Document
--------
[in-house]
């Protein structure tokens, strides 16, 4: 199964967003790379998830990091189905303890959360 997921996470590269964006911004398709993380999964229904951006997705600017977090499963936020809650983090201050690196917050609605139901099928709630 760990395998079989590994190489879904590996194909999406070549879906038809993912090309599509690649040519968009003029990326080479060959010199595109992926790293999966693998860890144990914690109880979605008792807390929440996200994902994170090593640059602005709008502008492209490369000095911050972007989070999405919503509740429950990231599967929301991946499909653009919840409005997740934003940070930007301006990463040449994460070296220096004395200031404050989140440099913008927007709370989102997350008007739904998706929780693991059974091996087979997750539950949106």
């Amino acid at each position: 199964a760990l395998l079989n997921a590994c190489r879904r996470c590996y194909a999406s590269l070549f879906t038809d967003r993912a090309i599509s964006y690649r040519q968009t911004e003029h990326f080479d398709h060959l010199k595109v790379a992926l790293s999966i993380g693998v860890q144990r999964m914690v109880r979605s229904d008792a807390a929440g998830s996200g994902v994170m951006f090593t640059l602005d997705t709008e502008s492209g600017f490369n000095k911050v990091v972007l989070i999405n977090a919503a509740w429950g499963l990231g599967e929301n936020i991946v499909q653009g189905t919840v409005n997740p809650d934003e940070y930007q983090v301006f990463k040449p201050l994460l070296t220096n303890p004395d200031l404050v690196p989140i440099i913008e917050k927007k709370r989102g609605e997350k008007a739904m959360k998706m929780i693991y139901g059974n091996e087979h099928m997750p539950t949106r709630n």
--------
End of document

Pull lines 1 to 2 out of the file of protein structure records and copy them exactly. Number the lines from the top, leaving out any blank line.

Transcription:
[in-house]
């Protein structure tokens, strides 16, 4: 199964967003790379998830990091189905303890959360 997921996470590269964006911004398709993380999964229904951006997705600017977090499963936020809650983090201050690196917050609605139901099928709630 760990395998079989590994190489879904590996194909999406070549879906038809993912090309599509690649040519968009003029990326080479060959010199595109992926790293999966693998860890144990914690109880979605008792807390929440996200994902994170090593640059602005709008502008492209490369000095911050972007989070999405919503509740429950990231599967929301991946499909653009919840409005997740934003940070930007301006990463040449994460070296220096004395200031404050989140440099913008927007709370989102997350008007739904998706929780693991059974091996087979997750539950949106």